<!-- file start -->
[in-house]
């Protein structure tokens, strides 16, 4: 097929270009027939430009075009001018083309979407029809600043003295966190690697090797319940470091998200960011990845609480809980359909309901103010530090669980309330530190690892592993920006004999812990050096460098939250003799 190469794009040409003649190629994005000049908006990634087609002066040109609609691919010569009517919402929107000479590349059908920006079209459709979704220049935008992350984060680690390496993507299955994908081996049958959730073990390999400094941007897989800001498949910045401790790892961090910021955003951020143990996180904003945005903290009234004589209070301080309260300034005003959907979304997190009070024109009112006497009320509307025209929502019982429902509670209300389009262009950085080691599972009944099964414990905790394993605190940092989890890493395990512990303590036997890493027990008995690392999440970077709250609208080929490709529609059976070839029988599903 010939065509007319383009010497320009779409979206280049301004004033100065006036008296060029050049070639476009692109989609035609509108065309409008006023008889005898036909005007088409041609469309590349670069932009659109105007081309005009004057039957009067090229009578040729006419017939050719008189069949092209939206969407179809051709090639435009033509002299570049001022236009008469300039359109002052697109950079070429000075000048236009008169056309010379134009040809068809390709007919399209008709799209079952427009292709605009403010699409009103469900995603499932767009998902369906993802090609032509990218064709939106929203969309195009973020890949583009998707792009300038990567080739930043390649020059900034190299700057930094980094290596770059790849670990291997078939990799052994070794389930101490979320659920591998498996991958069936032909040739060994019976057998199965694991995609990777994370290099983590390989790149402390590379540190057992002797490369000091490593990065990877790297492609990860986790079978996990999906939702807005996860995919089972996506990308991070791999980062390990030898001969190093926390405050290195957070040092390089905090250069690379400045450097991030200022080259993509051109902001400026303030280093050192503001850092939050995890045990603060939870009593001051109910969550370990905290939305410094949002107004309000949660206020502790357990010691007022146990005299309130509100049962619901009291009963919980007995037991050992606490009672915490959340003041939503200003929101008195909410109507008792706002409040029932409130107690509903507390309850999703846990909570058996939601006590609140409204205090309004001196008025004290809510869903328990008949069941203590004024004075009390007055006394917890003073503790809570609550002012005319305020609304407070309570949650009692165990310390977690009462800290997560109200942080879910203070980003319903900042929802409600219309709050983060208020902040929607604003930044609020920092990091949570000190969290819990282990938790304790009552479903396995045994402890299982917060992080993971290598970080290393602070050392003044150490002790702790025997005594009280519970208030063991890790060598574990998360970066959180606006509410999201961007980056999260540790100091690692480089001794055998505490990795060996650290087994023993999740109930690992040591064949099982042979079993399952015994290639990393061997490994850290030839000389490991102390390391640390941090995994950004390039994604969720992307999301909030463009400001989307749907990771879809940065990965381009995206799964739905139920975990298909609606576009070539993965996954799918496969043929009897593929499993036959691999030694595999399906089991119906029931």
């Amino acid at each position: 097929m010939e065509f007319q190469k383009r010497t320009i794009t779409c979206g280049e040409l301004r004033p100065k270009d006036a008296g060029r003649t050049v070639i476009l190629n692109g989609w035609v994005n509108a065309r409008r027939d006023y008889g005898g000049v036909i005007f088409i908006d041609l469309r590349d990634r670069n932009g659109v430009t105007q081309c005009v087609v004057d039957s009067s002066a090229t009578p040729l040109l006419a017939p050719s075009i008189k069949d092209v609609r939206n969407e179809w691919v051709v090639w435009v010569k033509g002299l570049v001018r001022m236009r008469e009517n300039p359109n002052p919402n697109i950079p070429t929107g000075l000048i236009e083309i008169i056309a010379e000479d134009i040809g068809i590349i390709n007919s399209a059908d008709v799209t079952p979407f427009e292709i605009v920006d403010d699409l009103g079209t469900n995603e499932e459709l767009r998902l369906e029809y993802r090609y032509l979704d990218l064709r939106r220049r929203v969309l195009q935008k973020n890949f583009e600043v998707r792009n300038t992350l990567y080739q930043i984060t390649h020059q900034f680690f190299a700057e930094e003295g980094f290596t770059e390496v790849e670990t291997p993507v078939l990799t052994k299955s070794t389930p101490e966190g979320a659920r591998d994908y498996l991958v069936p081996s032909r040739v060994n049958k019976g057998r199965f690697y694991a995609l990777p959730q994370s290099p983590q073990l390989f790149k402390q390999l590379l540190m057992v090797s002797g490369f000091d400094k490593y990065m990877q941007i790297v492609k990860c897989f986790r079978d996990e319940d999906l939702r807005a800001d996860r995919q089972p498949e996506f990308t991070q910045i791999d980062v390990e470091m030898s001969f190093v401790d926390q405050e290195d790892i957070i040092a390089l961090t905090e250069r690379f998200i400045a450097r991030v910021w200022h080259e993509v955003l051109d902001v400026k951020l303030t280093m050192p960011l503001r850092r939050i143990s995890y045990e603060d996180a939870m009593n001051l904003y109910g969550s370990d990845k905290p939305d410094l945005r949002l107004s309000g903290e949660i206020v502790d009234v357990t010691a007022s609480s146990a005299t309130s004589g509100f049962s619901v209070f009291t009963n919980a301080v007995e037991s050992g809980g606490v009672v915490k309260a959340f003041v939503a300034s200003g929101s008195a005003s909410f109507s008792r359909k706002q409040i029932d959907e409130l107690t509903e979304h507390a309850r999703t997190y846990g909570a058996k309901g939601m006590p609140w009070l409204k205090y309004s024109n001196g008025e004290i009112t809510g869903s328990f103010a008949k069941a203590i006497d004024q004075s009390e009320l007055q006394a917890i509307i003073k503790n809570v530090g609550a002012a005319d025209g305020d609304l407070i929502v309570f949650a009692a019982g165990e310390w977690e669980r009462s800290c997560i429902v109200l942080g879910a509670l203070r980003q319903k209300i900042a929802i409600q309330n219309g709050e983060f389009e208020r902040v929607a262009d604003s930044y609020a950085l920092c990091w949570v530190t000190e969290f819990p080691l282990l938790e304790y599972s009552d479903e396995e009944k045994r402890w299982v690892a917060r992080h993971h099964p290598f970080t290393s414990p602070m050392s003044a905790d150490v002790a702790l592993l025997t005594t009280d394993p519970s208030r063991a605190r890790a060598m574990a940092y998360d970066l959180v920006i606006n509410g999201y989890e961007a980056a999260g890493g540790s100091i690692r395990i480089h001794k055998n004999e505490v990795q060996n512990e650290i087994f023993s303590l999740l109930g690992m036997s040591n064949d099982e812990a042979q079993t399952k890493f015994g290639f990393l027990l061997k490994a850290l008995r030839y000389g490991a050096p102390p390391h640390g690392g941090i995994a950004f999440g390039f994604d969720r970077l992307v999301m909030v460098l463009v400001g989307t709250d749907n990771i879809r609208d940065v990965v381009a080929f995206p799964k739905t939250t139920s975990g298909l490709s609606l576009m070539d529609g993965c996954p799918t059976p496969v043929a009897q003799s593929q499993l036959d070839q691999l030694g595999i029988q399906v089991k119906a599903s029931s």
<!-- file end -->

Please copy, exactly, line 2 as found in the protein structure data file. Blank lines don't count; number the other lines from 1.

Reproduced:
């Protein structure tokens, strides 16, 4: 097929270009027939430009075009001018083309979407029809600043003295966190690697090797319940470091998200960011990845609480809980359909309901103010530090669980309330530190690892592993920006004999812990050096460098939250003799 190469794009040409003649190629994005000049908006990634087609002066040109609609691919010569009517919402929107000479590349059908920006079209459709979704220049935008992350984060680690390496993507299955994908081996049958959730073990390999400094941007897989800001498949910045401790790892961090910021955003951020143990996180904003945005903290009234004589209070301080309260300034005003959907979304997190009070024109009112006497009320509307025209929502019982429902509670209300389009262009950085080691599972009944099964414990905790394993605190940092989890890493395990512990303590036997890493027990008995690392999440970077709250609208080929490709529609059976070839029988599903 010939065509007319383009010497320009779409979206280049301004004033100065006036008296060029050049070639476009692109989609035609509108065309409008006023008889005898036909005007088409041609469309590349670069932009659109105007081309005009004057039957009067090229009578040729006419017939050719008189069949092209939206969407179809051709090639435009033509002299570049001022236009008469300039359109002052697109950079070429000075000048236009008169056309010379134009040809068809390709007919399209008709799209079952427009292709605009403010699409009103469900995603499932767009998902369906993802090609032509990218064709939106929203969309195009973020890949583009998707792009300038990567080739930043390649020059900034190299700057930094980094290596770059790849670990291997078939990799052994070794389930101490979320659920591998498996991958069936032909040739060994019976057998199965694991995609990777994370290099983590390989790149402390590379540190057992002797490369000091490593990065990877790297492609990860986790079978996990999906939702807005996860995919089972996506990308991070791999980062390990030898001969190093926390405050290195957070040092390089905090250069690379400045450097991030200022080259993509051109902001400026303030280093050192503001850092939050995890045990603060939870009593001051109910969550370990905290939305410094949002107004309000949660206020502790357990010691007022146990005299309130509100049962619901009291009963919980007995037991050992606490009672915490959340003041939503200003929101008195909410109507008792706002409040029932409130107690509903507390309850999703846990909570058996939601006590609140409204205090309004001196008025004290809510869903328990008949069941203590004024004075009390007055006394917890003073503790809570609550002012005319305020609304407070309570949650009692165990310390977690009462800290997560109200942080879910203070980003319903900042929802409600219309709050983060208020902040929607604003930044609020920092990091949570000190969290819990282990938790304790009552479903396995045994402890299982917060992080993971290598970080290393602070050392003044150490002790702790025997005594009280519970208030063991890790060598574990998360970066959180606006509410999201961007980056999260540790100091690692480089001794055998505490990795060996650290087994023993999740109930690992040591064949099982042979079993399952015994290639990393061997490994850290030839000389490991102390390391640390941090995994950004390039994604969720992307999301909030463009400001989307749907990771879809940065990965381009995206799964739905139920975990298909609606576009070539993965996954799918496969043929009897593929499993036959691999030694595999399906089991119906029931």